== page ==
Well, last week’s big G8 leaders’ summit in Northern Ireland seems to have been a bit of a bust, at least if the goal was achieving unanimity on the Syria question. Though all eight presidents and prime ministers were able to issue a joint communiqué pledging aid for refugees fleeing the two-year civil war, they remained worlds apart on the big question — namely, which side should actually win the thing.
Or perhaps that’s a bit of a false dichotomy. As the toon hopefully illustrates, seven of the eight G8 leaders are broadly supporting the rebels to some degree or another.
Late last month, under French and British pressure, the EU voted to not renew its ban on shipping weapons to Syria, a move that could allow European nations to eventually arm the militants opposing the regime of President Bashar al-Assad. Italy was generally supportive of the idea, but wanted to see controls on which militants exactly would be eligible, while reliably peacenik Germany opposed the move, but still has no love lost for the Assad regime (even suggesting the dictator should seek exile in Russia). Off the continent, Canadian Prime Minister Stephen Harper has been firm but cautious in denouncing Assad while also expressing reluctance over arming the rebels, while Japanese PM Shinzo Abe has echoed similar sentiments. President Obama is obviously the least equivocating of the whole bunch; his is the first government to actually begin shipping weapons, rather than merely contemplating the strategic merits of doing so.
The only outright dissenter of the eight is of course Russia’s Vladimir Putin, who continues to stand by what he calls Syria’s “legitimate government,” providing it with arms and aid to crush the anti-Assad rebels — who, by the way, are a bunch of intestine-eating cannibals, if you hadn’t heard.
In the words of Prime Minister Harper, Putin’s unapologetic willingness to support the “thugs of the Assad regime” only highlighted what a sham the G8 actually is. More like “G7-plus-one,” he summarized snarkily.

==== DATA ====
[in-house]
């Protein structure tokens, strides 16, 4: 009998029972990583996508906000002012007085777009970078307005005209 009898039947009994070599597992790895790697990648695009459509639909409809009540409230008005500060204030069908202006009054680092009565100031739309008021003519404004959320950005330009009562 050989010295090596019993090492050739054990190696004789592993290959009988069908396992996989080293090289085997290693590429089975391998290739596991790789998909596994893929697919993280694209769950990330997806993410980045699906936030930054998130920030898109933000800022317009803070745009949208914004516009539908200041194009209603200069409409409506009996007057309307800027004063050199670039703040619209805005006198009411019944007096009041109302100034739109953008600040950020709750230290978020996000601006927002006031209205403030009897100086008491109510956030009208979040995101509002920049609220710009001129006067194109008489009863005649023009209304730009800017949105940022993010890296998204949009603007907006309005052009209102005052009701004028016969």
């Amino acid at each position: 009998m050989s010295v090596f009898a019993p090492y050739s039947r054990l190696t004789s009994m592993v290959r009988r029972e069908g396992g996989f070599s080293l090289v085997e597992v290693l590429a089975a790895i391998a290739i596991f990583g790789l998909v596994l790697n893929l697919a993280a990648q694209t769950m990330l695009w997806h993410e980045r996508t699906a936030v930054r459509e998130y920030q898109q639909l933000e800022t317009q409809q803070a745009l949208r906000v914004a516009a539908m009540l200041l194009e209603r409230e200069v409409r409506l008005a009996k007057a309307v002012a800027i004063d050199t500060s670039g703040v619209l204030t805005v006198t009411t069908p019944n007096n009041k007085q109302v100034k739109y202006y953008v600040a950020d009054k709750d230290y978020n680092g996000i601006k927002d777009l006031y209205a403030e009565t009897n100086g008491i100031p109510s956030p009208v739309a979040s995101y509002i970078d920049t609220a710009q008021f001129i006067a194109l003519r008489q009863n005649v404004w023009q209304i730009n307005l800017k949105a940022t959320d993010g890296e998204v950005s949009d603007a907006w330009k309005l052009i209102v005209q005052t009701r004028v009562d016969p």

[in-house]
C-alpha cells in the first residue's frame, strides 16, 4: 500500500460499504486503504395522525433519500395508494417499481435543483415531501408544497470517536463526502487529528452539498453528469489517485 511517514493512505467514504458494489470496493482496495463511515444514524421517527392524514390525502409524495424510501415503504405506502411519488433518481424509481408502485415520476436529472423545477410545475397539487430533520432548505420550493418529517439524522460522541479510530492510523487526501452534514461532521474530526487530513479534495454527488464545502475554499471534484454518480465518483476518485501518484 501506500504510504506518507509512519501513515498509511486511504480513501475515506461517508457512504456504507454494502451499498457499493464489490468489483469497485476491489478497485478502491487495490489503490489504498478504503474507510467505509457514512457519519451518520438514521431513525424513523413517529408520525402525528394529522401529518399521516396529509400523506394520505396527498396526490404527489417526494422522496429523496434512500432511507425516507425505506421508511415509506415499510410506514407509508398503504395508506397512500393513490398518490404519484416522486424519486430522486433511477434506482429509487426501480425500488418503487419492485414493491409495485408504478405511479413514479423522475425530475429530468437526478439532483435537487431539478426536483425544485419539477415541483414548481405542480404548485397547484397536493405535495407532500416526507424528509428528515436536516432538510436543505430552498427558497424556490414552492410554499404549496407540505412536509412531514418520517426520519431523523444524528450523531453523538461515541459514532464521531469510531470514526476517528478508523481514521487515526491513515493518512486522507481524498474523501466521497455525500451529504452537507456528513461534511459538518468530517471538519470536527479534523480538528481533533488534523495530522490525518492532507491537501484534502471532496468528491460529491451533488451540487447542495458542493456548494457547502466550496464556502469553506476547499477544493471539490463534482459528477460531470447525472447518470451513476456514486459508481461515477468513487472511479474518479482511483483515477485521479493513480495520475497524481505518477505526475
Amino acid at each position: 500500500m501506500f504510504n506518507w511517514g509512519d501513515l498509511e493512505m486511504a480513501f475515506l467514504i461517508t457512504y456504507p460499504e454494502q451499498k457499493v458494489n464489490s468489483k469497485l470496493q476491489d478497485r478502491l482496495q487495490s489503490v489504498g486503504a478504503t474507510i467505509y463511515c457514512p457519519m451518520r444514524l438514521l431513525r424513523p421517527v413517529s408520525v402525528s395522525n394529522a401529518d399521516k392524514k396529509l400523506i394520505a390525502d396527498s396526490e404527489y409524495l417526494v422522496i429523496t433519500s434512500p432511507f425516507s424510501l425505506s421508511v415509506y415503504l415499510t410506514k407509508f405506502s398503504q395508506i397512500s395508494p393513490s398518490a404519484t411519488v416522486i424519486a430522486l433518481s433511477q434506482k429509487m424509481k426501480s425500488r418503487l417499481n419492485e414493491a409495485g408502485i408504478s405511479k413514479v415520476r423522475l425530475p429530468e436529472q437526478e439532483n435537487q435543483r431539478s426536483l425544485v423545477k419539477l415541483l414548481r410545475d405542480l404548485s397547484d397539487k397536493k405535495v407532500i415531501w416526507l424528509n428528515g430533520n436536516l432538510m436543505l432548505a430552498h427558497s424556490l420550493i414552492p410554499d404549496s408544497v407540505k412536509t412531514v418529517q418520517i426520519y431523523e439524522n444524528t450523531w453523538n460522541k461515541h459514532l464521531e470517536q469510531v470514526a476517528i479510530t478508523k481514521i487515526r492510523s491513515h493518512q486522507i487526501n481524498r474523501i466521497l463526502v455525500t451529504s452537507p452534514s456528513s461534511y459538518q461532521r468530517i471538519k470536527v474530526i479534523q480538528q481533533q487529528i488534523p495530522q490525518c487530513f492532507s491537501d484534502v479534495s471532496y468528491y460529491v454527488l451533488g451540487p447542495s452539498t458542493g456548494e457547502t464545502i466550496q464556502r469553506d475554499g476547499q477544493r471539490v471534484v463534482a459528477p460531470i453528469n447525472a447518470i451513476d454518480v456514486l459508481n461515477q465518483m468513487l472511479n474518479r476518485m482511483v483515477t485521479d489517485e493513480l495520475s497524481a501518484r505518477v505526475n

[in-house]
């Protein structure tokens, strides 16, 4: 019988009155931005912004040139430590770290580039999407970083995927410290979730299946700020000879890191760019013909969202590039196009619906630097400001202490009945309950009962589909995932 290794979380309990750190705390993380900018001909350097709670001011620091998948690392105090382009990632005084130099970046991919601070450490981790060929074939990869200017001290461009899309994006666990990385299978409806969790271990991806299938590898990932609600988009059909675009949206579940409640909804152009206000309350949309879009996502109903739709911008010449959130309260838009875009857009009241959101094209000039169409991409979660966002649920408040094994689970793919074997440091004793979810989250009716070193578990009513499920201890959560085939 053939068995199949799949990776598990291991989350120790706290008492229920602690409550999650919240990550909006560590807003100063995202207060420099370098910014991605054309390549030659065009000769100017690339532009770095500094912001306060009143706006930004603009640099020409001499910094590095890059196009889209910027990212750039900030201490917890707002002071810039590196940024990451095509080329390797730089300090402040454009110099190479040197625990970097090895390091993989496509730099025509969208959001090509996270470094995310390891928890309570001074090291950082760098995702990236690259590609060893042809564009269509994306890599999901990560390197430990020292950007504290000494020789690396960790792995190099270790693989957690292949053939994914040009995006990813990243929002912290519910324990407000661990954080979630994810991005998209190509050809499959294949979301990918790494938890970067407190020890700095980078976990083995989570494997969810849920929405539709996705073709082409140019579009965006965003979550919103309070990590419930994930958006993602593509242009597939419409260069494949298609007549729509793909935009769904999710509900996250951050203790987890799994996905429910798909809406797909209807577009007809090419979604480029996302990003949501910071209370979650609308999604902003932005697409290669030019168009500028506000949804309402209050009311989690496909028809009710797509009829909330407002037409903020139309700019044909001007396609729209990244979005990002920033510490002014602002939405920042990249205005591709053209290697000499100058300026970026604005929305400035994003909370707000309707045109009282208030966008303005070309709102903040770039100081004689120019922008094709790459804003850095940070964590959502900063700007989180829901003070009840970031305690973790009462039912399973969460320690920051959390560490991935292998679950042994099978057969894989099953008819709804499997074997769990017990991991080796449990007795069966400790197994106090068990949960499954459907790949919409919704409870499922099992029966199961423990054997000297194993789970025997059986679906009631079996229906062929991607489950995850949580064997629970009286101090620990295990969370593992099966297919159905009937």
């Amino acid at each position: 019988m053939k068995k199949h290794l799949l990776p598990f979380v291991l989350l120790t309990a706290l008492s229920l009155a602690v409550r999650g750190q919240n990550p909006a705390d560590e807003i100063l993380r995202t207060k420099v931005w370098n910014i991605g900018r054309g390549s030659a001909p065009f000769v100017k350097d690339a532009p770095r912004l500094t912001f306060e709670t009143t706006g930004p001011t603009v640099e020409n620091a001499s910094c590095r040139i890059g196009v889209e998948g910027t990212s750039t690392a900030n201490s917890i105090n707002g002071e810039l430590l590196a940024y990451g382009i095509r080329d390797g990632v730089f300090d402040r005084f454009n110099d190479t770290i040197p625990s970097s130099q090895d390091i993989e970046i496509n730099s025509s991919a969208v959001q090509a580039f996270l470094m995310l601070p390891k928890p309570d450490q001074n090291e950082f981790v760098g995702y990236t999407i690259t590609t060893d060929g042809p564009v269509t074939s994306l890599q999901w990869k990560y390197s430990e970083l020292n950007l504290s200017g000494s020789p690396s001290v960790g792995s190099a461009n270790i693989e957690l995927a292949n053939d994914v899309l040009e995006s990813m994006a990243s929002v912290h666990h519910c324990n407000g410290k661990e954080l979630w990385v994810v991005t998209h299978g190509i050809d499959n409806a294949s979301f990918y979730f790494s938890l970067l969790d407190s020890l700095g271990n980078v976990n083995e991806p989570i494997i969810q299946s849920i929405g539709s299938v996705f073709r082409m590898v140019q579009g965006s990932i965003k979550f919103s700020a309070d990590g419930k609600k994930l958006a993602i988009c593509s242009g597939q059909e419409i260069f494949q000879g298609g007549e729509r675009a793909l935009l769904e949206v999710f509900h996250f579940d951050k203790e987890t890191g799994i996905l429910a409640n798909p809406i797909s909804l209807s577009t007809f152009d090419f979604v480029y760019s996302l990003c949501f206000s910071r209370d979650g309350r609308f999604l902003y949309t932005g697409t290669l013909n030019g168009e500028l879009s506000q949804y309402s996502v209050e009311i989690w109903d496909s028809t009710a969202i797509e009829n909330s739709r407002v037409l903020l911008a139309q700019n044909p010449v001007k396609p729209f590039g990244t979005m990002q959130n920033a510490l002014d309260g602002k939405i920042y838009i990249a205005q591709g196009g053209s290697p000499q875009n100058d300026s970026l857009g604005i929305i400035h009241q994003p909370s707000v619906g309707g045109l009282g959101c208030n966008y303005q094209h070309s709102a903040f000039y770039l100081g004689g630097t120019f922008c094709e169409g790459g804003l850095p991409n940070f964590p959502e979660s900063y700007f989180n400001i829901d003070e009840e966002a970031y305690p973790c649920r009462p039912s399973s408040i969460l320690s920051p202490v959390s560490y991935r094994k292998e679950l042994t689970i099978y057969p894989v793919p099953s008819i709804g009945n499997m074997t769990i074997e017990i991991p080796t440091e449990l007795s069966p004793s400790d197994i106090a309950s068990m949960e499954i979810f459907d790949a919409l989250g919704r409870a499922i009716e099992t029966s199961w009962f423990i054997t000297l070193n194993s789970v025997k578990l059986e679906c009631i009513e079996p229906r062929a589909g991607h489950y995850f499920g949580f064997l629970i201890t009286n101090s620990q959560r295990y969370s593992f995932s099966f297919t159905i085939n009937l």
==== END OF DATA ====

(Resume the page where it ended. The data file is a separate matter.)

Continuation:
In short, the powerful industrialized democracies seem to be edging closer and closer to outright involvement in the Syrian civil war, though with absolutely zero talk of boots on the ground, or even a no-fly zone, the preferred fighting strategy appears to be that of an old-fashioned, Cold War-style proxy battle. Which, in turn, has led to a revival of old-fashioned concern over the dangers of fighting proxy battles in the first place.
As any student of 20th century history knows, this business of covertly (or overtly) arming and funding enemies-of-my-enemies tends to yield mixed results at best. The western powers’ decision to back the supposedly secular and moderate Iraq over Russian-friendly Iran in the Iran-Iraq War of the 1980s didn’t generate a lot of long-term goodwill or obedience from the Saddam Hussein regime, nor did any similar affinities flow from the Charlie Wilson scheme to support Afghanistan’s fundamentalist rebels in their jihad against their Soviet-backed dictatorship. In Latin America, US aid for sadistic military governments fighting Russian-backed Marxist guerrillas usually just prolonged civil wars and civilian bloodshed. And now there’s much fear that the anti-Assad rebels of today could wind up the Syrian Taliban of tomorrow, particularly given the large role Islamism in general, and Bin Ladenism specifically, is supposedly playing in their uprising.
The most tragic dilemma of the whole thing, however, is that there doesn’t appear to be a pragmatic centre option in which to escape the excesses of both sides. Most observers have dismissed the idea of a peace conference or “negotiated settlement” to the war as little more than a Russian-backed scam to buy time. With the Syrian regime now responsible for about 100,000 deaths, the rebels obviously have no incentive whatsoever in legitimizing the Assad government as a negotiating partner, but neither does Assad himself have any clear incentive in conferring respectability on a group of armed terrorists — in his mind — sworn to destroy him. The positions of both sides are absolutist — President Assad must either stay or go — and only total victory, secured by wearing down the opposition through an unrelenting campaign of viciously fatiguing violence, can possibly make either goal achievable.
In that sense, I guess there’s a simplicity to the Russian position that’s at least somewhat enviable; by supporting the status quo Putin’s backing the devil he knows, while placing the onus on the west to make the case for some better alternative.
Regardless of who’s sending weapons and who’s merely in favor of doing so, that’s still the argument to be won.